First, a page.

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JBLM CID agent named Forensic Science Special Agent of the Year

Special Agent Johnny Victory, at the Criminal Investigation Division’s Western Field Office at JBLM, demonstrates how evidence is collected from a source before it is sent to labs for further testing. Photo credit: Pamela Sleezer, JBLM Public Affairs

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JOINT BASE LEWIS-McCHORD - Department of the Army Criminal Investigation Division Special Agent Johnny Victory leads the charge every day in keeping the CID Western Field Office at Joint Base Lewis-McChord at the forefront of the latest developments in forensic science.

Understanding forensic science is a specialty Victory has devoted most of his investigation career to. It has become his passion, and it is how he believes he can make a significant impact within the CID community. Under Victory's guidance, JBLM's office is the very first to develop a Forensic Response Team, a three-person team of specially trained agents whose sole focus is collecting and processing evidence to support the case agents within their office.

"There are many benefits to having the team, the top benefit being time management," Victory said. "Processing a crime scene takes time. By having a team devoted to that, it takes that load off the case agents so that they can spend their time processing leads and interviewing suspects."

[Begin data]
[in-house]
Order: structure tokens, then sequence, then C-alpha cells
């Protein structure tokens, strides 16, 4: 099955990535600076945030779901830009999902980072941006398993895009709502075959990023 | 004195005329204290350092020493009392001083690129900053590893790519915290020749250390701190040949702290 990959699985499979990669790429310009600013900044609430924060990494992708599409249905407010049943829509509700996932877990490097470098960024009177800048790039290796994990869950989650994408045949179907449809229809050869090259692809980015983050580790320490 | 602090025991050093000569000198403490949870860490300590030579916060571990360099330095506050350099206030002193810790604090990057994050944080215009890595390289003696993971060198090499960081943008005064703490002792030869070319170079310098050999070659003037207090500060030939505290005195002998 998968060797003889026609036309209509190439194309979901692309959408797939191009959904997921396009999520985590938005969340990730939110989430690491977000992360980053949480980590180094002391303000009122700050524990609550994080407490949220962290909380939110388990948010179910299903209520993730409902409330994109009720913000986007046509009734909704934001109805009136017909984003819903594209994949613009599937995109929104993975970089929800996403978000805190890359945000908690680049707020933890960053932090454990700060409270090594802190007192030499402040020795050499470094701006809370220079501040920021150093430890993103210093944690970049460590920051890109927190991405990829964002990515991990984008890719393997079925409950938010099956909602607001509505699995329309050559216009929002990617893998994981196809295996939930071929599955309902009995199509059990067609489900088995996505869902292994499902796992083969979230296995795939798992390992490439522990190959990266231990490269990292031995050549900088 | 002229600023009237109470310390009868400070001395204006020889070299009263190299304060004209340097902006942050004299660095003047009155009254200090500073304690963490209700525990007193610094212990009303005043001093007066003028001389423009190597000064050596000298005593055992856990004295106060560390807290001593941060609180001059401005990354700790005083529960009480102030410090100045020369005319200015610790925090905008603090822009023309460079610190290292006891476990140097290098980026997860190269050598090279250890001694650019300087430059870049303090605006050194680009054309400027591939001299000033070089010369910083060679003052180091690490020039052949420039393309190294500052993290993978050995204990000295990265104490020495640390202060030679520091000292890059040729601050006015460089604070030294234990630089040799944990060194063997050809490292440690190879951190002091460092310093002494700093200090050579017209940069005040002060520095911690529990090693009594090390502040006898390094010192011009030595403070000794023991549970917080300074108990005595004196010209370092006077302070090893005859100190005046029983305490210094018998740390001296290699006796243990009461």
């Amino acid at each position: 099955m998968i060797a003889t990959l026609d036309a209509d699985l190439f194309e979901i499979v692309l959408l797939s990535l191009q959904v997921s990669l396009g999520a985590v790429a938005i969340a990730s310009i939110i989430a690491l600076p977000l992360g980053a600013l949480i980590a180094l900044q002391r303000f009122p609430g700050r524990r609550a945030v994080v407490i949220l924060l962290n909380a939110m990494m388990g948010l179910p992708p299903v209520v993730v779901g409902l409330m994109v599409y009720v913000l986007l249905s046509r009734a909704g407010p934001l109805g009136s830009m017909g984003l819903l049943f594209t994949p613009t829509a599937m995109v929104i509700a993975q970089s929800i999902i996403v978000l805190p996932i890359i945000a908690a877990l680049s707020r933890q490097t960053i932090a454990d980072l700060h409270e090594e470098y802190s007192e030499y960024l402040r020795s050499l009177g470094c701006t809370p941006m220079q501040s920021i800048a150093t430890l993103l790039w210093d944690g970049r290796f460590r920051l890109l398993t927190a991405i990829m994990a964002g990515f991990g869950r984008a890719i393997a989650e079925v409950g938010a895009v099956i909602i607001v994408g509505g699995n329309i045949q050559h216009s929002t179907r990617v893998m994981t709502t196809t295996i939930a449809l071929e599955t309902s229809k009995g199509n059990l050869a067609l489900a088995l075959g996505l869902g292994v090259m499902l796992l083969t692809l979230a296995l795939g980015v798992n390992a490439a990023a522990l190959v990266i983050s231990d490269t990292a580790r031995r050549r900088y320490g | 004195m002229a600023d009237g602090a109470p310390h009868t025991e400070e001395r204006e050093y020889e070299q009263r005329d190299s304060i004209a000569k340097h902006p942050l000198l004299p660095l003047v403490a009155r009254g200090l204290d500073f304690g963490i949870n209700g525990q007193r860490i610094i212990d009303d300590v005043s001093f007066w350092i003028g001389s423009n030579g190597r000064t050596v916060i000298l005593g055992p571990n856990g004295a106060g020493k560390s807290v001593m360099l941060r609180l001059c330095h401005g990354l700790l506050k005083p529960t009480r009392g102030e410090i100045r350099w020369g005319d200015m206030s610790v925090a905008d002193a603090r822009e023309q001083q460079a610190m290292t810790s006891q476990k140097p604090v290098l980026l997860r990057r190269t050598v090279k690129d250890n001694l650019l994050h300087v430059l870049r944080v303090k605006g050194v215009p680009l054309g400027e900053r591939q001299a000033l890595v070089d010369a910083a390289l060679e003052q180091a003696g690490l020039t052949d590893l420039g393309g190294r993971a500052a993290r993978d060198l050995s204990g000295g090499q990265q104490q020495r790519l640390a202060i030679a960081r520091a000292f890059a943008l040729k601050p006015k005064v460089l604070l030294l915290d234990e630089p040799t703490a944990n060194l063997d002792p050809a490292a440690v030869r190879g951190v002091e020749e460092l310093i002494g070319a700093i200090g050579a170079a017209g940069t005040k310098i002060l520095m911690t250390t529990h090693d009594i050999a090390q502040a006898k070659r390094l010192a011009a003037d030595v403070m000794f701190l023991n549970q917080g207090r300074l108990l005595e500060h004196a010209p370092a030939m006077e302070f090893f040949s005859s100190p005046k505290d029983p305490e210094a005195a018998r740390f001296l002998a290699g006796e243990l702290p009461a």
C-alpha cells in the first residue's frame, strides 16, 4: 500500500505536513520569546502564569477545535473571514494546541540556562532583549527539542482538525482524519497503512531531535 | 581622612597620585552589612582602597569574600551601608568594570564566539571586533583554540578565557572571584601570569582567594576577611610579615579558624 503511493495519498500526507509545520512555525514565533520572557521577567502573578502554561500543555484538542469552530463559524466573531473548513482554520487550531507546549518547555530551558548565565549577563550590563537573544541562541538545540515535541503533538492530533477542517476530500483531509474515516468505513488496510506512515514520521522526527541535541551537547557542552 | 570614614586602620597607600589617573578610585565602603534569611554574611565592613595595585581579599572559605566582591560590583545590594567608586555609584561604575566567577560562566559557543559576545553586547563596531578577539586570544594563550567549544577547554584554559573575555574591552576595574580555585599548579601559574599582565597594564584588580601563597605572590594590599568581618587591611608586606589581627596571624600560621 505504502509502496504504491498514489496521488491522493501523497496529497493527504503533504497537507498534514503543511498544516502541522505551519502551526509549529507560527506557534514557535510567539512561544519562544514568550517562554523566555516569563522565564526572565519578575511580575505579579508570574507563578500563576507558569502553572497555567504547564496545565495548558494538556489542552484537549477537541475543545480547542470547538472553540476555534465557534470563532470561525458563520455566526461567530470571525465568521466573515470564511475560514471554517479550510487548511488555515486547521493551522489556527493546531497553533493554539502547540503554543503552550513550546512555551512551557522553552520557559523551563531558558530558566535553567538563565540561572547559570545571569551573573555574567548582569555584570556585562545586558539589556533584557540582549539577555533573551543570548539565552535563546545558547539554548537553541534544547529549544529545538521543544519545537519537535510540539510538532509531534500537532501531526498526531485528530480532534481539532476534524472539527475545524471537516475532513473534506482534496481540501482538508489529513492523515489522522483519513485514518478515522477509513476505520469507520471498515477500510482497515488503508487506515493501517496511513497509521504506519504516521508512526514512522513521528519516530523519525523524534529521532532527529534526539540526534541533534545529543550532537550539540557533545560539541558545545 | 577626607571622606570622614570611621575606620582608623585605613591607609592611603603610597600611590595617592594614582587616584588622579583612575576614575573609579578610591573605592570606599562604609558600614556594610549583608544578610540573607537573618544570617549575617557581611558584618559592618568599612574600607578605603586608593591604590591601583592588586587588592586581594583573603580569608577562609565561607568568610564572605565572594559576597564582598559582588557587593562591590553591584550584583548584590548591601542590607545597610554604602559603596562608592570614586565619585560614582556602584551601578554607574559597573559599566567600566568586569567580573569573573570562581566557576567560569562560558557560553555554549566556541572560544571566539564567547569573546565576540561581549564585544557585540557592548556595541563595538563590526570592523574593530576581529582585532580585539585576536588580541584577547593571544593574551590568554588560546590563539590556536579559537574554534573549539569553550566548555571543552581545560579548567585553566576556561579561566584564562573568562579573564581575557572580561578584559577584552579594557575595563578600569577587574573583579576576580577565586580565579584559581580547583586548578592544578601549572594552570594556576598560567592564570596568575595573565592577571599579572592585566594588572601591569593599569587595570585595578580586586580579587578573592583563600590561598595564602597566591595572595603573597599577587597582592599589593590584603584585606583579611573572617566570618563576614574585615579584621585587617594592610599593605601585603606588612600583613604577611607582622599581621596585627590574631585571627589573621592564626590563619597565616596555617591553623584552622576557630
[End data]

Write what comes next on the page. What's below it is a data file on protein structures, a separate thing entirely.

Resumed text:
Special Agent-in-Charge of the JBLM office, Michele Starostka praised Victory's enthusiasm and dedication in developing the FRT and said the specialized team has contributed to a more thorough and completed investigative product.

"The Forensic Response Team under Special Agent Victory has enabled our office to be more proficient and accountable for each facet of an investigation," Starostka said. "The Forensic Response Team has been a force multiplier for how our agents and teams respond to duty calls or incidents and teamwork for a more thorough investigative product."

Victory's trailblazing effort and the success of his office's FRT is already getting the attention of other installations in the Army. This past year, Fort Liberty, North Carolina and Fort Cavazos, Texas are following suit and have created their own forensic teams modeling the JBLM plan.

"It's a great feeling for others to see the value in this model," Victory said. "For me, this is the goal. If every single field office could have this Forensic Response Team model, I feel like that would be a good impact to the forensic community."

The expertise Victory brings to the CID forensics world and his passion to create new pathways in how investigations are managed is one of many distinctions that recently earned him the award for CID's Forensic Science Special Agent of the Year.

"I really had no idea I was even nominated until I was selected," Victory said. "Nominations are kept private, so I'm not even sure who it was that nominated me. I'm just truly honored to have been suggested at all."